A little bit about morels: how to determine their "age"?

Morels belong to the first spring mushrooms. Their range of growth is Europe, Australia and North America.

Morels are most often found in well-lit deciduous, mixed and coniferous forests, on soil rich in sand, lime and clay.

The cap of morels is cone-shaped (height 3-7 cm, diameter 3-5 cm), hollow, and can be colored light brown, intensely brown, or yellow-brown. The outer shell of the cap is composed of a plurality of abnormal cells (vesicles) resembling the honeycomb of bees. Obviously, it is because of this "wrinkling" that the mushroom got its name - "Morel".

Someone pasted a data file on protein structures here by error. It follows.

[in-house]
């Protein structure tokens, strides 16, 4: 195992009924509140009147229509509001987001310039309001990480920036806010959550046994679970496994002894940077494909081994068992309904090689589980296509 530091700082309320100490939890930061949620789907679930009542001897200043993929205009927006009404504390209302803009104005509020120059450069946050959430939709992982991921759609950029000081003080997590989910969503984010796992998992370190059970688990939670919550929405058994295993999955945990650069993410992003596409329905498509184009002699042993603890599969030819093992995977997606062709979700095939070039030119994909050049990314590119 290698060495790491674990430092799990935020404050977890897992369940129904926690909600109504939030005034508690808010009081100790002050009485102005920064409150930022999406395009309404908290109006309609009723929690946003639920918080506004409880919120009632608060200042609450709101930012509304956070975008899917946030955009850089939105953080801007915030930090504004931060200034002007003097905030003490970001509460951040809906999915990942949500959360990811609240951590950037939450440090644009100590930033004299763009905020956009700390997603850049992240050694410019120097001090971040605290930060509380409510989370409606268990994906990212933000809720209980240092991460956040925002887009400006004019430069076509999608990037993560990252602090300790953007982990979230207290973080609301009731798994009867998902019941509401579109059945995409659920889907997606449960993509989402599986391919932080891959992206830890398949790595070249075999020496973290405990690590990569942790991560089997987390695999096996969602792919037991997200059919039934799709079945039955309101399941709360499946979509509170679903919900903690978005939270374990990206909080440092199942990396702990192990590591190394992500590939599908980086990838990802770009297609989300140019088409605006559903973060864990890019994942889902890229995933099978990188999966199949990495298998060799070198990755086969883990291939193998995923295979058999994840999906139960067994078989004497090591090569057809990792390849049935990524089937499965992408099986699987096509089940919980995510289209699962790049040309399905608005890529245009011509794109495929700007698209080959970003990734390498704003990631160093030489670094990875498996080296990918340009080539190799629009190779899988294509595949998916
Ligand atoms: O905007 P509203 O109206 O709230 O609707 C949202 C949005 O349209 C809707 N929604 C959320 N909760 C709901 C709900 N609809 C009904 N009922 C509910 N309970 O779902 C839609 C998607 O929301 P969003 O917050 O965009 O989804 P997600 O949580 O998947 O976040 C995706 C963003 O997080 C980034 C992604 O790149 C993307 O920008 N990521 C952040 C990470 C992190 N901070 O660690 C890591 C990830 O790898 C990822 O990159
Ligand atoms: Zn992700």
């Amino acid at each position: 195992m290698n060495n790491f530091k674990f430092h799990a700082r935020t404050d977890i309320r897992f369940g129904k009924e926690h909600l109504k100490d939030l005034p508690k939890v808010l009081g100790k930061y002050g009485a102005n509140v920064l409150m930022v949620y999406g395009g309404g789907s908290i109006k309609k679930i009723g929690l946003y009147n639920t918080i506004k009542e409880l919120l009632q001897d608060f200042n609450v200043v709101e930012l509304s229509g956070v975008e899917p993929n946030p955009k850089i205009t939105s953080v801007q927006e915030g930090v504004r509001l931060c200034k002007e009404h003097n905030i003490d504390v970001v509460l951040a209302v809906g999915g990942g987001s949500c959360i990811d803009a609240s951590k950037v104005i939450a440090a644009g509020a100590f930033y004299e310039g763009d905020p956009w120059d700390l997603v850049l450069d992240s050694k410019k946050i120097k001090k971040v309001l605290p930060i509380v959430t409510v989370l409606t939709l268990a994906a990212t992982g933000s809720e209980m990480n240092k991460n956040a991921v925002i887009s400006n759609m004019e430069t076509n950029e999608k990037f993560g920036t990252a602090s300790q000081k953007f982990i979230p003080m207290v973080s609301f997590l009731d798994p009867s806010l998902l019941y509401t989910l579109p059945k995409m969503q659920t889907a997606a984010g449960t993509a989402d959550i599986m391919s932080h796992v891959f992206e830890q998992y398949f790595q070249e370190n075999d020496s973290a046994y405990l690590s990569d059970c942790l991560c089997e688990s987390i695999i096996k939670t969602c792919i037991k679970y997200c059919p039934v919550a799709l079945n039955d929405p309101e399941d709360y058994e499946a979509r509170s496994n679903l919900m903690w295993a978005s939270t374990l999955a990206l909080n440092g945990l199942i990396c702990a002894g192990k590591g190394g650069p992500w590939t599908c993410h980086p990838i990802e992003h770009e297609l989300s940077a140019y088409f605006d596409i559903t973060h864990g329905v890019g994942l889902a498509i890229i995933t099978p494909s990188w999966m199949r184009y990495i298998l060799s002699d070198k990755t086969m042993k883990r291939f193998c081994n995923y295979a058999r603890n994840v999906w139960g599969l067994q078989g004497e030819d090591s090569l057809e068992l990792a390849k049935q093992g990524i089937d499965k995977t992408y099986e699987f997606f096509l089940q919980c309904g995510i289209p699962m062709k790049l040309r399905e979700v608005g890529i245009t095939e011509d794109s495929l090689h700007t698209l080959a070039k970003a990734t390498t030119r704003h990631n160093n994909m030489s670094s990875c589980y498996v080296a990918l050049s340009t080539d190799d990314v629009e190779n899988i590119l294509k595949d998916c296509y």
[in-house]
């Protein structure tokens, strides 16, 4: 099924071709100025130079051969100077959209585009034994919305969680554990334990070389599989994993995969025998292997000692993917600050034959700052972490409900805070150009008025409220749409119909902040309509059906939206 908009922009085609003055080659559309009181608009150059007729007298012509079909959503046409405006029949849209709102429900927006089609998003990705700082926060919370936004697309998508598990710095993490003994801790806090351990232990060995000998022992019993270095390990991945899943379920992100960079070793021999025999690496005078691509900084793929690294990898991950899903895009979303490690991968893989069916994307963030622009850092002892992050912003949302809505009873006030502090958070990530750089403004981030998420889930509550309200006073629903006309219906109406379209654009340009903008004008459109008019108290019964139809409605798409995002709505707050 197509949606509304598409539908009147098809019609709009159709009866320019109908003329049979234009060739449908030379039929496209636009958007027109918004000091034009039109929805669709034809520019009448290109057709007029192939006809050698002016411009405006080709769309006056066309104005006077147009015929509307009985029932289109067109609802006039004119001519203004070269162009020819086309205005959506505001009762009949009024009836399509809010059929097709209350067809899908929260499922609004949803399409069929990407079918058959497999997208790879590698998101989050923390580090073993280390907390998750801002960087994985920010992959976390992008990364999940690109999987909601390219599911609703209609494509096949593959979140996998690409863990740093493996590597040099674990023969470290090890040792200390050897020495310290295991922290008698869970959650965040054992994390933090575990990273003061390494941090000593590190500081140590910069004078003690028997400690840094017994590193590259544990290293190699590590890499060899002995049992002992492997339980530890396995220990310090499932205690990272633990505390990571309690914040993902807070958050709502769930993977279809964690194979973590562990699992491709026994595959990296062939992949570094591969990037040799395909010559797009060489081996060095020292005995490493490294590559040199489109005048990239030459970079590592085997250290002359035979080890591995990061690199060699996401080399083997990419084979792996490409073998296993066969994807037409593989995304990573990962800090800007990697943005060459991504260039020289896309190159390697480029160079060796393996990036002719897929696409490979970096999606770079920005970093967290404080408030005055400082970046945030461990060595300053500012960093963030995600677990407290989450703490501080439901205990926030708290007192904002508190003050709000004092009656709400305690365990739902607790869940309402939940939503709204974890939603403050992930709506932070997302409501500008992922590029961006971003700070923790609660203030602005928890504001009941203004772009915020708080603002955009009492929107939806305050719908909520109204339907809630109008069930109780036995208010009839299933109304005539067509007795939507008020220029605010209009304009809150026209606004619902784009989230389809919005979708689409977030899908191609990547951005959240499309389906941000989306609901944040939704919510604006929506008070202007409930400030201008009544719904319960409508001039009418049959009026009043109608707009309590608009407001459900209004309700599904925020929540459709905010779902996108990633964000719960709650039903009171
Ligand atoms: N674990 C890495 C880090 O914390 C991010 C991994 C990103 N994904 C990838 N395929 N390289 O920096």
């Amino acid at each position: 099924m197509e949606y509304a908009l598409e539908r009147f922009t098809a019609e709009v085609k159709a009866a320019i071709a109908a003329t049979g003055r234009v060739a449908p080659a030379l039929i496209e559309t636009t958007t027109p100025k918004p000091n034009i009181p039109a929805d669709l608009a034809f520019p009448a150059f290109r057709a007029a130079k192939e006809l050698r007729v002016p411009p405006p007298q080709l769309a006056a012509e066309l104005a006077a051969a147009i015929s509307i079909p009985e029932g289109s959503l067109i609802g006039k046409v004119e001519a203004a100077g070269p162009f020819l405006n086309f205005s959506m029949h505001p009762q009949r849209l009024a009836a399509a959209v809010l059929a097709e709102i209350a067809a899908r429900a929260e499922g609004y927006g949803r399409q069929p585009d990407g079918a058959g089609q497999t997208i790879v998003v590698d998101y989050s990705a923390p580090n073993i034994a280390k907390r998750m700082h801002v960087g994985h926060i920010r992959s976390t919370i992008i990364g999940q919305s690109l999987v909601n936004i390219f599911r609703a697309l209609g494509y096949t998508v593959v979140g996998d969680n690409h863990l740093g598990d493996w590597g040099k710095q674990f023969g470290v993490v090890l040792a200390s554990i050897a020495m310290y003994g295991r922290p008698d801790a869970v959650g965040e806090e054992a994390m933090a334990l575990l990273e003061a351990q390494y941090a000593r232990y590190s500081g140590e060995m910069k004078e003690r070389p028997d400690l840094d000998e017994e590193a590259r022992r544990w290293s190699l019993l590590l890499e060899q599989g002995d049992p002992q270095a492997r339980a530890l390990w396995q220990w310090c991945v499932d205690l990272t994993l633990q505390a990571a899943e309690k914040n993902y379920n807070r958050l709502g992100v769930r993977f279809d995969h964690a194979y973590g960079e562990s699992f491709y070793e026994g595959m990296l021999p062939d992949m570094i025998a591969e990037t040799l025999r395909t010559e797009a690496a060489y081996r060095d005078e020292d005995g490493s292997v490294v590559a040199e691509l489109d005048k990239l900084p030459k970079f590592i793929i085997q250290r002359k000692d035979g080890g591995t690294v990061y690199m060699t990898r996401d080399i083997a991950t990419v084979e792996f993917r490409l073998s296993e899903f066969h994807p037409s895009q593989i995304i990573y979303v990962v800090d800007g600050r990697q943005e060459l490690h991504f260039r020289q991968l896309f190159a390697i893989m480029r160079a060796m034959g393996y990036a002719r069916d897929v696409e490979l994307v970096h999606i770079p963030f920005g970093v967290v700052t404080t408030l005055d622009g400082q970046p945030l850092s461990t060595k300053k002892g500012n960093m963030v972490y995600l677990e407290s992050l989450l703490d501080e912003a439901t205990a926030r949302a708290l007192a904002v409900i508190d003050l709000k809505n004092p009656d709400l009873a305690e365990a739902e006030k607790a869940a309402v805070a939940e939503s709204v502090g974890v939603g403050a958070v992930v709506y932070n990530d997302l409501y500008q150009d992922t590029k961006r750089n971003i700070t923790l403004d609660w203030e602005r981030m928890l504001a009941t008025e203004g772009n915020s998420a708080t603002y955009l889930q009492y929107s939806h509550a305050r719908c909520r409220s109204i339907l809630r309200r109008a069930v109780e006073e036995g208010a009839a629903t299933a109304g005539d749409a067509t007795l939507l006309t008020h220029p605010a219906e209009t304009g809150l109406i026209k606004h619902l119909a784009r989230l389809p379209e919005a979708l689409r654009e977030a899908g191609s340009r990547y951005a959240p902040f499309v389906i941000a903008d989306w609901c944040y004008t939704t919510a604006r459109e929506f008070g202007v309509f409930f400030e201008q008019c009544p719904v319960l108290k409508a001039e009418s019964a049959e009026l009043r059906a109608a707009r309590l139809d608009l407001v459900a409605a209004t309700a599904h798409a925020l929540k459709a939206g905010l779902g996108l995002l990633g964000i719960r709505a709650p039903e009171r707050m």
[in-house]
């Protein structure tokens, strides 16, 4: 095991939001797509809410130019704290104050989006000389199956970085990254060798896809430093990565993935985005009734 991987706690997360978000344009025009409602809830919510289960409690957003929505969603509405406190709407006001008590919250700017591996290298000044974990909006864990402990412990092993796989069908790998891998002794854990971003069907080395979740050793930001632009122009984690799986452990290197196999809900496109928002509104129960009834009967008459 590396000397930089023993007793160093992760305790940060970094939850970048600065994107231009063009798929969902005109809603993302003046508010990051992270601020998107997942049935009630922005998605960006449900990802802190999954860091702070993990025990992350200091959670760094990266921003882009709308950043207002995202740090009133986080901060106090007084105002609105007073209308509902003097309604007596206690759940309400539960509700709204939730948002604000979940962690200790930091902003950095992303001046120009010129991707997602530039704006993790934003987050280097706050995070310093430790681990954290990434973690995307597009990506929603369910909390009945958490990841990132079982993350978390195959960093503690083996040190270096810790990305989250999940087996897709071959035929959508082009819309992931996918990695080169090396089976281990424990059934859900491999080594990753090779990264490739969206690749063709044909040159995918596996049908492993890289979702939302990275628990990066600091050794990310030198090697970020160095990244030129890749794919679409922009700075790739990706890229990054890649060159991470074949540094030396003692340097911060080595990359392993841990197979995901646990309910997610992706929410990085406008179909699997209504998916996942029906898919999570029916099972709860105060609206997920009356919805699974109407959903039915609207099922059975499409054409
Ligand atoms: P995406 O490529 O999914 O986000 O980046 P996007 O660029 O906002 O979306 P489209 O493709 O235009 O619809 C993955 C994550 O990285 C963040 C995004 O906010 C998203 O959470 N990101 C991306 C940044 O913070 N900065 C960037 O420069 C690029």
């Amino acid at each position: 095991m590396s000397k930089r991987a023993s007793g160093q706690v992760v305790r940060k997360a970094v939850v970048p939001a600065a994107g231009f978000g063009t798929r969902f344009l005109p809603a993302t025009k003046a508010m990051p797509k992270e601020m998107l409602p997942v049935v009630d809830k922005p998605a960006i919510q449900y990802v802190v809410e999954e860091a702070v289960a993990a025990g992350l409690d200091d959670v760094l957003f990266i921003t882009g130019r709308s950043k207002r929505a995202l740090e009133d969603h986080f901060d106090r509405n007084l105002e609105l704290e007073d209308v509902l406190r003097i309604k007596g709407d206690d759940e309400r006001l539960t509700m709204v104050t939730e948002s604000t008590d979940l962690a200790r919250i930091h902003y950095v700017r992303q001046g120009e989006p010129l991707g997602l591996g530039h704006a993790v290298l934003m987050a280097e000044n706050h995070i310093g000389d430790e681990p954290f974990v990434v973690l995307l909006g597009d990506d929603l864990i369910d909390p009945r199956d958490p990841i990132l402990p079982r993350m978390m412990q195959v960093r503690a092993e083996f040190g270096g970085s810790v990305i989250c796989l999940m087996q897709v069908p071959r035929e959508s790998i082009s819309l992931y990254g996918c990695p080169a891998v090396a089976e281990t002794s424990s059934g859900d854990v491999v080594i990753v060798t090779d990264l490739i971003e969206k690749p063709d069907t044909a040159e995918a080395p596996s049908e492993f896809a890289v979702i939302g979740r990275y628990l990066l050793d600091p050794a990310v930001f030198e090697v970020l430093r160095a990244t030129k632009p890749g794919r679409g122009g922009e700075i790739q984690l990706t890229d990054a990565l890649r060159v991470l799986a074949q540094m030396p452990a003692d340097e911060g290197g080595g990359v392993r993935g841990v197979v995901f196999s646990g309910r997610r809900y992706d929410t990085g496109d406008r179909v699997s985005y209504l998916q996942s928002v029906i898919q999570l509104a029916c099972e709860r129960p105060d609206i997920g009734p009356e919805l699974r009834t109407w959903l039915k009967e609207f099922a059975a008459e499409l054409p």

The Morel leg is also hollow inside, its average length is 5-8 cm, and its thickness is 3 cm. The color of the leg pulp indicates the age of the fruit body of the fungus. So, a gray-white or beige shade indicates that the Morel has grown recently, and, therefore, is suitable for eating. Yellow color indicates the "average" age of the Morel, and finally brown-about its old age, or maturity.

Morels have a brittle, waxy flesh with a pleasant taste and aroma. In cooking, they are used in fresh (stewed in sour cream), frozen (mushroom or vegetable stew) and dried types (soups and medicinal infusions).

There is almost no poison in morels, although, according to the generally accepted classification, these mushrooms are conditionally edible (for more information, see the section "Harm"), that is, they assume pre-treatment.